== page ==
This weekend, I spent some time in the lovely village of Ploërmel, in Brittany. Because we live so far away from everything, and because my mum has to work, I had no way to get home. So I spent a full day there.
The distance also means services are quite a while away, so when my phone was out of action, we had to drive out to the nearest phone repair shop. Once I had actually found the phone shop (as the town looks a lot different on street level) I had to wait for them to do a ‘diagnostic’. Which was absolutely pointless as I knew exactly what was wrong with my phone. Anyway, while waiting for them to finish, I had a look round the town. Being so small, there aren’t any big high-street names to be found, but there was a town market on that day with plenty to browse. There also wasn’t a massive shopping complex to be seen, however there is an industrial park with an E.Leclerc, a Technologie et Maison (technology and home) building, a few clothes shops and a garden centre. Nearby, there’s a cinema and a bowling alley, neither of which I’ve checked out, although I do know Les Indestructables 2 is currently showing.
For some reason, I do enjoy looking around supermarkets in different countries, just to see brand differences and what people buy every day. At this stage, it can be quite useful to see what I can and can’t buy to plan ahead food-wise. For example, in France you won’t easily find Heinz baked beans, OXO cubes, bacon rashers or cheddar cheese. However, a good substitute for cheddar is mimolette. It comes as a rounded slice (see below), and has a similar texture and taste.
Another thing I enjoy doing is looking in the books, DVDs and music sections in shops. In France, E.Leclerc have their own ‘Espace Culturel’, Super U stores will have a section for this. Not only can I buy French versions of English-language books, such as the Harry Potter series, but I get to see what music is popular by the CDs (or even vinyls) for sale. And because I’m such a languages geek, I love to see what the French call English-language films. For example, The Hangover is called Very Bad Trip, and Fantastic Beasts and Where to Find Them is simply called Les Animaux Fantastiques.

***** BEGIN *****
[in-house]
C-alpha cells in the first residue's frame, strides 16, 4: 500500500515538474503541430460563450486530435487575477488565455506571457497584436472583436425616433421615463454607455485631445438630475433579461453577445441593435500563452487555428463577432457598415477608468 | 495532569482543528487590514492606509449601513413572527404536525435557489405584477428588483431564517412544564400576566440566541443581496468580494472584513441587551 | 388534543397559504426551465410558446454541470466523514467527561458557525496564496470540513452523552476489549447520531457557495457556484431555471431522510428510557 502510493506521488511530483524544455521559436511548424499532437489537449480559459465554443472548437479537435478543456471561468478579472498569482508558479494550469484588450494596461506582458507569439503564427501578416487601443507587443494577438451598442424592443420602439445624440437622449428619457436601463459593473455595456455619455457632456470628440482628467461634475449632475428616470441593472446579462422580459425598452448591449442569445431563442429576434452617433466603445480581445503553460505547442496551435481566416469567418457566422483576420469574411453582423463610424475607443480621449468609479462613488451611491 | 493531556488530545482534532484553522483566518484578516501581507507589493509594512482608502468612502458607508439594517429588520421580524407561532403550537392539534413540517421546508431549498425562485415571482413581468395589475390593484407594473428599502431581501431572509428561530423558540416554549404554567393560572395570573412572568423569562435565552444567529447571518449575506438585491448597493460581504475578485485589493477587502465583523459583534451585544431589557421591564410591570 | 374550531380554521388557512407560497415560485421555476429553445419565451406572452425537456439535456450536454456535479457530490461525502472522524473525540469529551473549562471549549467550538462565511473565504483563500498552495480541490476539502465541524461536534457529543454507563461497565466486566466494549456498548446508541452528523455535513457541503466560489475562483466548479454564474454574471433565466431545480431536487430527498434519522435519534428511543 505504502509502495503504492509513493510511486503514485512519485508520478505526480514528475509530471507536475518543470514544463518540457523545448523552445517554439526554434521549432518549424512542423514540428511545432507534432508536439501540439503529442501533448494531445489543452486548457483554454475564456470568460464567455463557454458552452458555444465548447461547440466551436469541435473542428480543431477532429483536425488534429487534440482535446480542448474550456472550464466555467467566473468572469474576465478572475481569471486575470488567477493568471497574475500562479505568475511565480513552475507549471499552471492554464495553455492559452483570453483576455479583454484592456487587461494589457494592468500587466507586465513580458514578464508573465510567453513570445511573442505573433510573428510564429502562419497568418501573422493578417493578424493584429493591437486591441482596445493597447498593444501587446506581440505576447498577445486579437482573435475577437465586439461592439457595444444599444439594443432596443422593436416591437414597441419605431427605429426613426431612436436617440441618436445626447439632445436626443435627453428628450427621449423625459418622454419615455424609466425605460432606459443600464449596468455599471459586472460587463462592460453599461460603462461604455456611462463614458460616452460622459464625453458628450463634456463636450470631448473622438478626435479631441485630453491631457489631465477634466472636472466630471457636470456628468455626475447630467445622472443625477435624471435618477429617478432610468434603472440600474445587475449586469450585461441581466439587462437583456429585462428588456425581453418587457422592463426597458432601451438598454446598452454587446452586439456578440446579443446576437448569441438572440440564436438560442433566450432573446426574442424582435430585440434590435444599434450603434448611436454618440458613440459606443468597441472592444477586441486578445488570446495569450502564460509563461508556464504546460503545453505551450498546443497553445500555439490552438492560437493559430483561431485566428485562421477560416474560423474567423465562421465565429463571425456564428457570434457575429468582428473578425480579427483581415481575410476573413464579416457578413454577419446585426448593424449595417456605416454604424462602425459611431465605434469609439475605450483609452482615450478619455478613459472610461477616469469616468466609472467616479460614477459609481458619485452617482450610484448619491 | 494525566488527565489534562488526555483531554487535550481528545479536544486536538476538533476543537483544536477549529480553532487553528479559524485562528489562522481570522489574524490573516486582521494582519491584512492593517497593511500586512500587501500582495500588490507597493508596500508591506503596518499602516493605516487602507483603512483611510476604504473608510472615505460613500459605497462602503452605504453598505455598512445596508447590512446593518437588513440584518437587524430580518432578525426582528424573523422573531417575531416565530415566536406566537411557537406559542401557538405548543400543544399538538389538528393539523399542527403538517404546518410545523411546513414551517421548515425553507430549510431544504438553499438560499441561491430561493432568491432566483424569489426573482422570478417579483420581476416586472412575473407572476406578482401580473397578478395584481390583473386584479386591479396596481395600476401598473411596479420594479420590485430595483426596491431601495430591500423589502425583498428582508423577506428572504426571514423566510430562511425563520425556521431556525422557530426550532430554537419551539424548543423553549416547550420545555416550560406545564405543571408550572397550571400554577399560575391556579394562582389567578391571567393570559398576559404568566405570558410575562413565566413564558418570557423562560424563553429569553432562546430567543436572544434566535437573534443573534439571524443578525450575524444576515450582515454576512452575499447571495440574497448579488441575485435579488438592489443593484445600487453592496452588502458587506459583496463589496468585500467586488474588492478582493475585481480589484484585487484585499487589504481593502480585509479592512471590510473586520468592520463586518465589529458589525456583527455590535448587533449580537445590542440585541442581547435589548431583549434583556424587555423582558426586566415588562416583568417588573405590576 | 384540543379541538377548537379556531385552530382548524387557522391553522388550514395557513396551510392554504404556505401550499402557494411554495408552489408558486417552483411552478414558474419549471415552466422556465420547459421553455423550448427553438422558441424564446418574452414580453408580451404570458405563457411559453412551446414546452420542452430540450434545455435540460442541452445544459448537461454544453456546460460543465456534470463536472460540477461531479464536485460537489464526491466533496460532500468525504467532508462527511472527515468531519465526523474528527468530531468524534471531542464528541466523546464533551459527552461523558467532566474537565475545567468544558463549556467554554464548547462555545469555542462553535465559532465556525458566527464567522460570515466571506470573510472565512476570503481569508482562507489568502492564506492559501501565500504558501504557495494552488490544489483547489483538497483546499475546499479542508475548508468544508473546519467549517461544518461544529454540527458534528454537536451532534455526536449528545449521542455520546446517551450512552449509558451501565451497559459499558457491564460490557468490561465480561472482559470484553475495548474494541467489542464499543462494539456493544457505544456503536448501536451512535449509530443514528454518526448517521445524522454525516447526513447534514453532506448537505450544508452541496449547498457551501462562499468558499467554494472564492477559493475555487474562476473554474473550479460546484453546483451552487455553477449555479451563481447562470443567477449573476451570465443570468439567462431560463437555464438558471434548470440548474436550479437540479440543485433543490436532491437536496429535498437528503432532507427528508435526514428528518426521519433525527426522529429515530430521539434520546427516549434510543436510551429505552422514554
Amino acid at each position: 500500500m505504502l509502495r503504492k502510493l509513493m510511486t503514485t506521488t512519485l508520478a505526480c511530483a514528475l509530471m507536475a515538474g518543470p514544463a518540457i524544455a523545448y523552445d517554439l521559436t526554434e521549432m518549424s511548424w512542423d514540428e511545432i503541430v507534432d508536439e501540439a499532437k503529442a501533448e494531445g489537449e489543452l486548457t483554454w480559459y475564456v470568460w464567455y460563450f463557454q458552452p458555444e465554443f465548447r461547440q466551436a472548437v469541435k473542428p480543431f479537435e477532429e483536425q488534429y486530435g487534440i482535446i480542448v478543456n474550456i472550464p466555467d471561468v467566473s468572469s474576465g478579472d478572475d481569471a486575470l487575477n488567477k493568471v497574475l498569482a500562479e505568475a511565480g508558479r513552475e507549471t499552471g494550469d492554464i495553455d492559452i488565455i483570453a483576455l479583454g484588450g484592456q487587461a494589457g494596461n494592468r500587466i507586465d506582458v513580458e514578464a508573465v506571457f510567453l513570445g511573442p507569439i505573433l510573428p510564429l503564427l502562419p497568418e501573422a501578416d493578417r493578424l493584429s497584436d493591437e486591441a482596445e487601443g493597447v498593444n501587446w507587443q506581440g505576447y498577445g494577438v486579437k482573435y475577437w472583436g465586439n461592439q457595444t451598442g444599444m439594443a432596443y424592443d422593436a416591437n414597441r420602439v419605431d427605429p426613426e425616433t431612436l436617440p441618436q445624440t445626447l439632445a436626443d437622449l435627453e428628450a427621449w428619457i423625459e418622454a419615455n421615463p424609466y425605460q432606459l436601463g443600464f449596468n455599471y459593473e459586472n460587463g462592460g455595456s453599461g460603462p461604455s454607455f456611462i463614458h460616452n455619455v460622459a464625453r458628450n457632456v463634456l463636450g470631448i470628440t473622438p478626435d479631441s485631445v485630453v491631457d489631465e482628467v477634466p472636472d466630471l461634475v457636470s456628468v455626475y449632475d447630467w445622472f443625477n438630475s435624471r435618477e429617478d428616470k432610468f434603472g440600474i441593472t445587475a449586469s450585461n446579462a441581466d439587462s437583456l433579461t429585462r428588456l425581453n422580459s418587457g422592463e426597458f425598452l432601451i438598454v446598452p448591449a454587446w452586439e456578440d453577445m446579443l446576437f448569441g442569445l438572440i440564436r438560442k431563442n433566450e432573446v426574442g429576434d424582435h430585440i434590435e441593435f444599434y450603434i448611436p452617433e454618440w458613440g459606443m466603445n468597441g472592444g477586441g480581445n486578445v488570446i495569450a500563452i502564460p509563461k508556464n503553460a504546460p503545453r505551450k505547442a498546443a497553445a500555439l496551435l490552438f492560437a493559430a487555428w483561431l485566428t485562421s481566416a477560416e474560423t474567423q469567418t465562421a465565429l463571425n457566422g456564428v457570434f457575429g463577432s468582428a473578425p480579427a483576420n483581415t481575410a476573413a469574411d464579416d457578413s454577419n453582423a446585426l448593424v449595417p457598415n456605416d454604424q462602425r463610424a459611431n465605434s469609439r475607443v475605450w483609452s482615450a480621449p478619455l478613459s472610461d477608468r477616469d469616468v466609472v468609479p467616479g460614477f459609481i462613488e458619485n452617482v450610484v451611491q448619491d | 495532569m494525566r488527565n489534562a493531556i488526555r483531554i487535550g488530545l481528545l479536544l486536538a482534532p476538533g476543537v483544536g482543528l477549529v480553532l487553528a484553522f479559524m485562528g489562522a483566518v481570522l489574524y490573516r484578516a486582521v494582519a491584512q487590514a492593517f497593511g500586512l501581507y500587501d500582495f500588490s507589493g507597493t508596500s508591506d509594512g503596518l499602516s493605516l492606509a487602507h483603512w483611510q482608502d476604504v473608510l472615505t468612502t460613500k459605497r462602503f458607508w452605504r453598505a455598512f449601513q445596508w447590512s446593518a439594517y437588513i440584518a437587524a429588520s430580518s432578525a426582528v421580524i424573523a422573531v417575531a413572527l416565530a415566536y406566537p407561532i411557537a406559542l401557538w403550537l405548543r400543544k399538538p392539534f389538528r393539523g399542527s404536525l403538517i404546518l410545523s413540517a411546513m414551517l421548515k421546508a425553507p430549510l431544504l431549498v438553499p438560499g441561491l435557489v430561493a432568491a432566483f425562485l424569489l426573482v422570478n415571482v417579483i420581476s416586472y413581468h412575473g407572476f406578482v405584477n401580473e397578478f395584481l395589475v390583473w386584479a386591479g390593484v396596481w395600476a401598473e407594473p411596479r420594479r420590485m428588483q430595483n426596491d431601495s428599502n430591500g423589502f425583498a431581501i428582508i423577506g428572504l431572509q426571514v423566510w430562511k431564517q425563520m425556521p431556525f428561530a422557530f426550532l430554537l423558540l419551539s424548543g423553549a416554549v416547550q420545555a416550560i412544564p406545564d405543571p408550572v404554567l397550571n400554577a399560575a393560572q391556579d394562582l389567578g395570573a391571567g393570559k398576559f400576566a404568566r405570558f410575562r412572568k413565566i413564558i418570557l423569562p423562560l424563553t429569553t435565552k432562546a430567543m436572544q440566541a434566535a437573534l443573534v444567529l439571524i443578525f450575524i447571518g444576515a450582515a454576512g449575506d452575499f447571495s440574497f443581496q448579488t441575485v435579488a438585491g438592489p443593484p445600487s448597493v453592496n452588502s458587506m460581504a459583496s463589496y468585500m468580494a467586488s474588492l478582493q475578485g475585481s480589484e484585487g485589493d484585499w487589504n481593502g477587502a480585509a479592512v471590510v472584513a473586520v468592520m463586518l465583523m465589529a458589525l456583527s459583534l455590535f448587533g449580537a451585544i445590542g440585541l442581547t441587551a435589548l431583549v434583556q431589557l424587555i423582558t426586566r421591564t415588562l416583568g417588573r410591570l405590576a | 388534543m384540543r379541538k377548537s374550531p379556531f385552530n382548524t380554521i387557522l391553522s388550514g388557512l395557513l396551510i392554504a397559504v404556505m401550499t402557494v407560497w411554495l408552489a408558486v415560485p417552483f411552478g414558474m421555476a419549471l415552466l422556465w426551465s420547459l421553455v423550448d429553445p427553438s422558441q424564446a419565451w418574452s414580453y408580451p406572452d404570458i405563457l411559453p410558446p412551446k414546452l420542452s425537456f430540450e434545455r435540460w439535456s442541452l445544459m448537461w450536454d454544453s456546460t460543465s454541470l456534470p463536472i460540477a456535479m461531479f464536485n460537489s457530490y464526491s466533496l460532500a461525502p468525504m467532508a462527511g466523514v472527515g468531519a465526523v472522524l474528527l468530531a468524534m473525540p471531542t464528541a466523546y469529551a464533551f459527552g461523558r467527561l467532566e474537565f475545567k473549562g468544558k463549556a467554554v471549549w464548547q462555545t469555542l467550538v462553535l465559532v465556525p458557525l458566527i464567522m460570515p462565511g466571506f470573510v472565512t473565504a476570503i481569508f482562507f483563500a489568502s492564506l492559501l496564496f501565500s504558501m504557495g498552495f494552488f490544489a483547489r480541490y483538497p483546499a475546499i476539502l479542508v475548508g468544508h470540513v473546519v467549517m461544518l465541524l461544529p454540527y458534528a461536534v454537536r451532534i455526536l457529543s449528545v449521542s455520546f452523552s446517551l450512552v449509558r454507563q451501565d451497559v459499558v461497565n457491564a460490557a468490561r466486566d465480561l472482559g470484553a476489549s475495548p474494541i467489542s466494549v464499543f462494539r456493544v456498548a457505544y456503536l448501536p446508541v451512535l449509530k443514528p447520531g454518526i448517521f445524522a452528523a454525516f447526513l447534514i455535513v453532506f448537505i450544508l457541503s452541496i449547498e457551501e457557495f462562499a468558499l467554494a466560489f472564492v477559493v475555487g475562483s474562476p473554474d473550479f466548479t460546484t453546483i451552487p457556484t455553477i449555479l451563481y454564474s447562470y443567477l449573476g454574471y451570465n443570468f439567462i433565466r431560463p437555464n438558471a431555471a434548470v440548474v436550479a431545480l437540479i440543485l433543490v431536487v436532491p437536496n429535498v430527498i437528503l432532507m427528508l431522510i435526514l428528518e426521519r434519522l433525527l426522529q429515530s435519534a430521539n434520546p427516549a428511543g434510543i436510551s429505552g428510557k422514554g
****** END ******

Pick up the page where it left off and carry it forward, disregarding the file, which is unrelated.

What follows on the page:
Poster sources: Les Animaux Fantastiques: https://bit.ly/2f7GUoB | Very Bad Trip: https://bit.ly/2OcVbSb
After my good look around the shops (and trying my hardest to not buy every plant in the garden centre), I decided to pop into the Orange shop for a browse, determined to do just that. The Orange employees, however, did their job too well and I ended up walking out 25 minutes later with a new phone, plus screen protector and case. I was feeling knd of guilty for spending that much money, but this was soon overwhelmed with a sense of pride. I had just done all of that in French, with only minimal help. With my bags in hand, I went back to the phone repair shop to get my old device back, only to be told they had found the problem (cue eye-roll). Despite me insisting I just wanted to take it back, they told me to come back another day because it wasn’t in a ‘suitable state’ to return it. Cue another eye-roll. So I went back again today, having forgotten that the French are a bit weird with their opening hours (or their horaire d’ouverture).
Some places have slightly different hours on a Monday, or are closed altogether. According to about-france.com, small provincial towns tend to close their doors on Monday mornings, sometimes all day. Another day of closures is Sundays. You won’t find many places open on Sundays, if at all. To read more about public holidays and other days of the week in France, visit this site.
I’ll leave this post here for now, and get back to blogging next week. I hope you all have a great week, and enjoy your day!